A tragic exodus of the Christian community from Mosul
21 July 2014
Statement and call for solidarity:
The present situation in Iraq is a tragedy for many, both Christians and Muslims, and deeply worrying. One effect of this has been the departure from Mosul of its Christian population.
Credible reports we have received during the past few days suggest that virtually the entire Christian community of Mosul has now left the city, forced into this decision through the actions of the self-described “Islamic State”, (formerly known as ISIS).
The Christians have been told by those in control of Mosul that they had until this weekend to either convert to Islam, pay the Jizya (poll tax for non-Muslims) or move out of the city taking only their clothes with them.
If they fail to take one of these steps they have been threatened with execution by the local government. A considerable number of Muslims, particularly from the Shia community, are also feeling compelled to depart.
The Christian refugees are taking refuge for the moment in neighbouring monasteries and villages and some have sought refuge in the Kurdish region of Iraq.
It is with great sorrow that we see the apparent ending of a Christian presence in Mosul, present there since the earliest centuries of Christianity.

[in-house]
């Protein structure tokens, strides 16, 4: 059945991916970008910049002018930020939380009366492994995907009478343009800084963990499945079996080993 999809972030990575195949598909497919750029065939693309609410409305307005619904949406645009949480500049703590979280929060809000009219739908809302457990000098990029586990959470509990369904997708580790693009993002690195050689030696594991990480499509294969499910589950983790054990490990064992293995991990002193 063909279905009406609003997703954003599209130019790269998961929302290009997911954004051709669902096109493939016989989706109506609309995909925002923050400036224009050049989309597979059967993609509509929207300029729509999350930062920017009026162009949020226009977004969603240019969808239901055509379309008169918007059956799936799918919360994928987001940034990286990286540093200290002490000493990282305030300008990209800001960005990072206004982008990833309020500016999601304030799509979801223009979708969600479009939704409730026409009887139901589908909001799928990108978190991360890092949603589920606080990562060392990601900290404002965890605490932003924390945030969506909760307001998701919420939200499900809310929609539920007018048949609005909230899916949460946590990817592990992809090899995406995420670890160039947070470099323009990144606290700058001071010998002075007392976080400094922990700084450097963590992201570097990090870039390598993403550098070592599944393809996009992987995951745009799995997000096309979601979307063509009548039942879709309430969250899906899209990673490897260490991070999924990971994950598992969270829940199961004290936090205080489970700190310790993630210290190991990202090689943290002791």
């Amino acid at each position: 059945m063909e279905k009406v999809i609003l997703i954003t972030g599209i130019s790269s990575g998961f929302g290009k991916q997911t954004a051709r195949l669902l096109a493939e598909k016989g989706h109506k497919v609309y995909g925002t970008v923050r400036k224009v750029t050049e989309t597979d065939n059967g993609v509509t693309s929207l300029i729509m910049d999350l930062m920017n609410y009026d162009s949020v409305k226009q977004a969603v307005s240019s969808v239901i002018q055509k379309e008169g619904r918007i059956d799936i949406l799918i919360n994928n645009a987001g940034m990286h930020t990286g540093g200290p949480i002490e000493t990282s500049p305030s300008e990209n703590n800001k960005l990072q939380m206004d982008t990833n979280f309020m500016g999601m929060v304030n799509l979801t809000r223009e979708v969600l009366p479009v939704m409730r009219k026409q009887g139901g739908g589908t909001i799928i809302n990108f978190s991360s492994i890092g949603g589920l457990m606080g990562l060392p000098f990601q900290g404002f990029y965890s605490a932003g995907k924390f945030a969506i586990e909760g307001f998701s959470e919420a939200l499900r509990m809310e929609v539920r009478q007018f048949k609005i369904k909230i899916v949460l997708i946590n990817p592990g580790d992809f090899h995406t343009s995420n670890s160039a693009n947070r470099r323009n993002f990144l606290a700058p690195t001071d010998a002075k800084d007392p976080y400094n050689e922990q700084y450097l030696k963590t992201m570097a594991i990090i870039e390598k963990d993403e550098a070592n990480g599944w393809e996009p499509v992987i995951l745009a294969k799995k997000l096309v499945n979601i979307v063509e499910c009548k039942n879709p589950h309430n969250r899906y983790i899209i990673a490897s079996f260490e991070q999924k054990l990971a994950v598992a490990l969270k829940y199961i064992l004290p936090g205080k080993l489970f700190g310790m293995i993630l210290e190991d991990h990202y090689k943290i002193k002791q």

On 17 July, Patriarch Louis Raphael Sako, the Chaldean Catholic Patriarch of Baghdad, issued an appeal to the wider world, setting out in detail the impossible situation with which the Christian community in Mosul are now being confronted.
Patriarch Sako spoke of how “In recent days, there has been written the letter 'N' in Arabic on the front wall of Christian homes, signifying 'Nazara' (Christian), and on the front wall of Shiite homes, the letter 'R' signifying 'Rwafidh' (rejecters).”
Such a development has very sinister echoes. Patriarch Sako’s appeal rightly states that the developments in Mosul contravene “the regulation of Islamic thought which is expressed in the Qur’an.” He also draws attention to the long history of positive co-existence between Christians and Muslims in Iraq and in the wider Middle East.
Mindful of Patriarch Sako’s words, I want to join with others in emphasizing how disturbing – and tragic – we find such developments. At the recent meeting of the WCC Central Committee in Geneva a statement was issued stressing the WCC’s “great concern” over these “tragic developments of the situation in Iraq.”
In particular I want to emphasize at this moment of crisis that the WCC “affirms the role of the churches in Iraq and the region who are committed to engage in constructive dialogue with other religious and ethnic communities so that the pluralistic heritage of their societies is protected and secured. The WCC assures those churches of the wide ecumenical support of such a process.”
The WCC also “urges the Iraqi authorities and encourages non-military international support for the initiation of an inclusive political process to strengthen fundamental human rights, in particular with regards to religious freedom, to urgently establish the rule of law and to ensure equal rights for all citizens.”
Please join with me in praying for all the people of Iraq at this time, and in particular those from minority communities, both Christian and Muslim, who have been forced to leave their homes.
WCC general secretary
Rev. Dr Olav Fykse Tveit